Tag Archives: Mexican Cinema

Un-Cannes-y Valley: The Exterminating Angel

the-exterminating-angelA little switch-up, if you will, because I couldn’t watch a 1961 Cannes film at pace, but will get to it soon enough. So 1961 and 1962 have been flipped, after which the order shall return to normal…

Luis Buñuel’s triumphant return to Spain after many years working in Mexico was short-lived but unequivocally rabble-rousing. The lone film he produced was as provocative a film as the world has ever seen. 1961’s Viridiana won the Palme d’Or, was rapturously received by critics, and revolted the Spanish government right from under their noses. The production was, charitably, pure havoc, subject to rigorous and ruthless censorship, and produced with the help of tricks and masquerades on Bu>ñuel’s behalf. It is one of the quintessential works of world cinema, by all means, but it came with a toll. Jagged knives aimed at the Spanish government, it seems, couldn’t but get a little blood on Buñuel’s face. Continue reading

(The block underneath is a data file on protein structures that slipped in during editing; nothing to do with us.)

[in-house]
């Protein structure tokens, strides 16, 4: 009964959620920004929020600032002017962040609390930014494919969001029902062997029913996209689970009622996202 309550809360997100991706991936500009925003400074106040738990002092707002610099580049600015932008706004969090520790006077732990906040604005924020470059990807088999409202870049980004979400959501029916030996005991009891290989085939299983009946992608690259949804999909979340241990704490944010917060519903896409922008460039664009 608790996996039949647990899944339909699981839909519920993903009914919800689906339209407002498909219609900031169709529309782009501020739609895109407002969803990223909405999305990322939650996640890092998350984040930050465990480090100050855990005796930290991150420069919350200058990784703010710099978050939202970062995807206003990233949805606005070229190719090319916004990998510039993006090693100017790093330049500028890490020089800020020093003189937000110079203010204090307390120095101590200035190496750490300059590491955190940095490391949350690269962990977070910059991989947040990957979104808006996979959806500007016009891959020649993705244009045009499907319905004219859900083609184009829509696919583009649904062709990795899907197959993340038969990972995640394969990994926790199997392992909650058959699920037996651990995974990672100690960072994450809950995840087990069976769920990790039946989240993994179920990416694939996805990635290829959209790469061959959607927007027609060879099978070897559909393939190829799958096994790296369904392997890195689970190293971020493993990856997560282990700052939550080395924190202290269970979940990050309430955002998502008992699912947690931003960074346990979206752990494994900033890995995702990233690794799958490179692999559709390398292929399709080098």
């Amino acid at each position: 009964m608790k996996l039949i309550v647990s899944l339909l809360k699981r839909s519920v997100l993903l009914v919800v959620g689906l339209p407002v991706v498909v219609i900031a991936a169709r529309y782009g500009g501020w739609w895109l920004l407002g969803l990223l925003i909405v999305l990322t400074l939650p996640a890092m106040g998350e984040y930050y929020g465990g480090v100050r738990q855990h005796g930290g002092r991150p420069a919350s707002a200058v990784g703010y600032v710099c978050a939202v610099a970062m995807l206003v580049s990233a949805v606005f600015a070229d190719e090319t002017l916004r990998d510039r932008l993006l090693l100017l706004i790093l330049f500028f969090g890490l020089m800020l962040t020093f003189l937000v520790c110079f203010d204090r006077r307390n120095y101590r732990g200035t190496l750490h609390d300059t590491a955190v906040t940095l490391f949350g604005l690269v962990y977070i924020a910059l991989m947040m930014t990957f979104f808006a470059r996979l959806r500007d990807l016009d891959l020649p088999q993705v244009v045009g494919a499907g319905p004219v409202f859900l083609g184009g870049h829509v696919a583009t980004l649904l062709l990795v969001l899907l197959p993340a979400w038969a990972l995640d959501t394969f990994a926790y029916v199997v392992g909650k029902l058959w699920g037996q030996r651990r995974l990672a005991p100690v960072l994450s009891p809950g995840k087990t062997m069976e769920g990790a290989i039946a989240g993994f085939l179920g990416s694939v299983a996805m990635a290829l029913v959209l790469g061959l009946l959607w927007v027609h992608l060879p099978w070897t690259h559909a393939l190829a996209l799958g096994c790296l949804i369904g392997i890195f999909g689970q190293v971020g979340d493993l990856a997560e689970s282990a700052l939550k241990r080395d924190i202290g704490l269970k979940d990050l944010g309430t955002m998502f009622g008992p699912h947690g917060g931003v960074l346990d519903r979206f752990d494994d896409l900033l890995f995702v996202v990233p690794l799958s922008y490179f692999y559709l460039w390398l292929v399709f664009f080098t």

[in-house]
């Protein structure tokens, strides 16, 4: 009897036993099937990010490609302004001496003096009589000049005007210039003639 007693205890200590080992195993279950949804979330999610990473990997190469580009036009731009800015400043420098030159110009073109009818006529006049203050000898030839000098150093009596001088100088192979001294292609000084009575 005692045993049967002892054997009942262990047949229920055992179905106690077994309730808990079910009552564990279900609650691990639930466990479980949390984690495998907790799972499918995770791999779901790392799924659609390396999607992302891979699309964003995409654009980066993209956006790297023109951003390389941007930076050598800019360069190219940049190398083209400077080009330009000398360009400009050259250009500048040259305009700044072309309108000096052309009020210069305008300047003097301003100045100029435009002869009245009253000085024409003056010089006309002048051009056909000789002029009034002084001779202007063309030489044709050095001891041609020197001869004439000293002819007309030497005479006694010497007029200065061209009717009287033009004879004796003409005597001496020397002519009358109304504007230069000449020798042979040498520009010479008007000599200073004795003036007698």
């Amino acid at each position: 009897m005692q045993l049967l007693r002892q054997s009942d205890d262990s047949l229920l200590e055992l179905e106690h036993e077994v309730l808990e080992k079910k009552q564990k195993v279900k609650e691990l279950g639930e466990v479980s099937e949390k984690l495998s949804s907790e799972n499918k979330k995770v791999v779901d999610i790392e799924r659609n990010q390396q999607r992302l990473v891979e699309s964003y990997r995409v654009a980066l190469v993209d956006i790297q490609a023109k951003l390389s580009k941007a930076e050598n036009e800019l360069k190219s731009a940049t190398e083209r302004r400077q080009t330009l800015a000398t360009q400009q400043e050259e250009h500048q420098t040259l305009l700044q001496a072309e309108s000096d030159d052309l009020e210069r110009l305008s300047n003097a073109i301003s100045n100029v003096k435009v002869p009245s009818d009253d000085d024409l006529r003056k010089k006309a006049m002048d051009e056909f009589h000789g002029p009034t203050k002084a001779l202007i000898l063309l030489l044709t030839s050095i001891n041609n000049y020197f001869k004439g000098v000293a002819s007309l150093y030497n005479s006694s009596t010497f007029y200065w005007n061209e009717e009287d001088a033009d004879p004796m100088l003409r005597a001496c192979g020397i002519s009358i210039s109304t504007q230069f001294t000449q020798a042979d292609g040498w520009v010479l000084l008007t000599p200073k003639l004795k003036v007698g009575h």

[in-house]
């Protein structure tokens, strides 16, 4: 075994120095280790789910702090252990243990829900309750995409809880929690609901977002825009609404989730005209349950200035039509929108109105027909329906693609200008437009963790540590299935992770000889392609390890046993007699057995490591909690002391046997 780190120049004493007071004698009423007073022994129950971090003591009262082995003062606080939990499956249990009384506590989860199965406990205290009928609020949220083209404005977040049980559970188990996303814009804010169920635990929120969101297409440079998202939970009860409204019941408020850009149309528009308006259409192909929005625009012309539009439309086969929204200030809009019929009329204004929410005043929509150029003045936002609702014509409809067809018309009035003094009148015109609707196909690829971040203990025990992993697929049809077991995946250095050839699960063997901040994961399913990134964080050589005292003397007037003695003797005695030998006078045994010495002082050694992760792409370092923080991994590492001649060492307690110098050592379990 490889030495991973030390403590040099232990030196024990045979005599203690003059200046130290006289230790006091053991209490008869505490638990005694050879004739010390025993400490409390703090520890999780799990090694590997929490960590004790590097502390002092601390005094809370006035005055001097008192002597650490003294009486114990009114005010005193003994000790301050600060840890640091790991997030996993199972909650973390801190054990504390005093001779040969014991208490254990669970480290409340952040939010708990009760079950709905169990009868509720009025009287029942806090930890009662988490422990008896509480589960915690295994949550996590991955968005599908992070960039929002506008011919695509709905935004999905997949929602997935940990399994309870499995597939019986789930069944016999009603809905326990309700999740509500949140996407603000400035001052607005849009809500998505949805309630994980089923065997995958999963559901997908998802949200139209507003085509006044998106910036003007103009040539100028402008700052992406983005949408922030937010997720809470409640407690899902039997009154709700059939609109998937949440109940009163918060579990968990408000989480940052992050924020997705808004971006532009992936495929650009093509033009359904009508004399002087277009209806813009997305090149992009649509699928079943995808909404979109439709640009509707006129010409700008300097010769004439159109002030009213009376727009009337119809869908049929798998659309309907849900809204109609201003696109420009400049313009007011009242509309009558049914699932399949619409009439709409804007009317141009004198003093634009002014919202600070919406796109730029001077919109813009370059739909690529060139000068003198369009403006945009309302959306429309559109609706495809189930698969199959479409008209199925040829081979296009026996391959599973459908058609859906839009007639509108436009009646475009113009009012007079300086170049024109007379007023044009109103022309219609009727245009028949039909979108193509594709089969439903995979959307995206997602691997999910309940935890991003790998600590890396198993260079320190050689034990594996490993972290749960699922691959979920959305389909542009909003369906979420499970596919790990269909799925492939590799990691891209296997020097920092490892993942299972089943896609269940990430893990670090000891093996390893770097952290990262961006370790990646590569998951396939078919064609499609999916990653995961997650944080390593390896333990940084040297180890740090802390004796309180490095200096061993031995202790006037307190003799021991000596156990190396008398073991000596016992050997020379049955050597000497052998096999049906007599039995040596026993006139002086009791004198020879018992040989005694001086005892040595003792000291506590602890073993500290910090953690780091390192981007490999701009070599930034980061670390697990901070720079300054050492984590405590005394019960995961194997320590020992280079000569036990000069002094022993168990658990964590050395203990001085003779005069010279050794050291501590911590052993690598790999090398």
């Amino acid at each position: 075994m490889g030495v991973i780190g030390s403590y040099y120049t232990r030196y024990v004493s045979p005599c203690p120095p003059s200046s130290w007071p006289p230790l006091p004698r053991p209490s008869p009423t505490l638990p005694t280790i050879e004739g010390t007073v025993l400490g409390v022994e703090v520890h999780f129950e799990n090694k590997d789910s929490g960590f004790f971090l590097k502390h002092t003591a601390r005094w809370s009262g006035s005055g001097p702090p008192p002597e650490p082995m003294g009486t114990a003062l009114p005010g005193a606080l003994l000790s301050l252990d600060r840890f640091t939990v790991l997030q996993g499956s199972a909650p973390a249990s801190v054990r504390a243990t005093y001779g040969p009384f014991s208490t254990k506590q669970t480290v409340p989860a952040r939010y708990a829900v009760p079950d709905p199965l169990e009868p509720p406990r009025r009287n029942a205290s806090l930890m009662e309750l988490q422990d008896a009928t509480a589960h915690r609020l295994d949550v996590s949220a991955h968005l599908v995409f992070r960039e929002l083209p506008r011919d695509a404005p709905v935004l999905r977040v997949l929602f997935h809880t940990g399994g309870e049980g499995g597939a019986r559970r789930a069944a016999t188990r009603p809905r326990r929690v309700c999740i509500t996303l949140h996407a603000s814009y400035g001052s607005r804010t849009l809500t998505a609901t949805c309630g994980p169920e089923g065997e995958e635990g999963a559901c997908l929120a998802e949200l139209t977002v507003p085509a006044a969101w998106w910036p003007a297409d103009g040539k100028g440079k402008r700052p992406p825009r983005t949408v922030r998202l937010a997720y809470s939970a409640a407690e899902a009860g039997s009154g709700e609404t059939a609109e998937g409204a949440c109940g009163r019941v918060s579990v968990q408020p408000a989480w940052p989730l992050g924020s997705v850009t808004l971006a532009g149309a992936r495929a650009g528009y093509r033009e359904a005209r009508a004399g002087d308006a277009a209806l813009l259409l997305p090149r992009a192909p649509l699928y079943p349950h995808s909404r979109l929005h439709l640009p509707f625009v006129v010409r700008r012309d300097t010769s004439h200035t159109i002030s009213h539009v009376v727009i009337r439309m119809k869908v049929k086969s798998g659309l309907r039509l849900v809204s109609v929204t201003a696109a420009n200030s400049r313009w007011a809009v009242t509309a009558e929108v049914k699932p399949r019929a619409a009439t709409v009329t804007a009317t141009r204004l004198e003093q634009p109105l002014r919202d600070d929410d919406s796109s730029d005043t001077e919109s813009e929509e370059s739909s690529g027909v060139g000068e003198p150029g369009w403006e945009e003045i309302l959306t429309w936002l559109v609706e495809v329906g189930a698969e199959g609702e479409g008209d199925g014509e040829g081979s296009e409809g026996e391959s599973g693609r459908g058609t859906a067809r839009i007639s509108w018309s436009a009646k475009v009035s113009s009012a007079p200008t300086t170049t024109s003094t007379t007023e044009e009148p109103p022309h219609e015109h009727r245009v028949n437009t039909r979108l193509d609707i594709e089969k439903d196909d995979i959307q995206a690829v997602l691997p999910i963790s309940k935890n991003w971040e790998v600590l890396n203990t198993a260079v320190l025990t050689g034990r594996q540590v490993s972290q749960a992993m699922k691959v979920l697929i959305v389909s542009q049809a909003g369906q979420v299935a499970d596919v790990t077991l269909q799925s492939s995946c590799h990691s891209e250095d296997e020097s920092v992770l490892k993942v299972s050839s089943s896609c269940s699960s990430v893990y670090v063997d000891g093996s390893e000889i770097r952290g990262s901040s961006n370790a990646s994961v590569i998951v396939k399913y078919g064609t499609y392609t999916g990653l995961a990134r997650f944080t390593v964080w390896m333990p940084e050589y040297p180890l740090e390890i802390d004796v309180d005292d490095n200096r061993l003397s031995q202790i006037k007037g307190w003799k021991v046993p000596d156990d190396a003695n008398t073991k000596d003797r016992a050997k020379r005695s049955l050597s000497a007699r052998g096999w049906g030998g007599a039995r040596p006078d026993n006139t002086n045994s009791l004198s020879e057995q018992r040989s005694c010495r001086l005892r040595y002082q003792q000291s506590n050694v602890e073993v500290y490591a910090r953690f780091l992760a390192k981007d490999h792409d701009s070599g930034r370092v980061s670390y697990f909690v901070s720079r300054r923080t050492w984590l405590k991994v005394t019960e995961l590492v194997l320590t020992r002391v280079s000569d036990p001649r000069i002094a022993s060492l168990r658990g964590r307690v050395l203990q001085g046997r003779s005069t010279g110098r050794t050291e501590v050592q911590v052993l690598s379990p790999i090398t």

Film Favorites: Y Tu Mama Tambien

With Alfonso Cuaron playing in the big leagues of sci-fi superstardom these days, it’s easy to forget where he came from. His earlier Mexican films didn’t gift him with the toybox he would later accumulate for big-budget affairs such as Gravity, but his rambunctious, sensory-heavy craft was on display from the beginning, and from the beginning he was producing more subtly radical works that didn’t insist so heavily on their filmic adventurousness. All these years later, with three good to stunning English-language blockbusters under his belt, his greatest achievement may still be a little film about two boys, a woman, and the Mexican countryside. Continue reading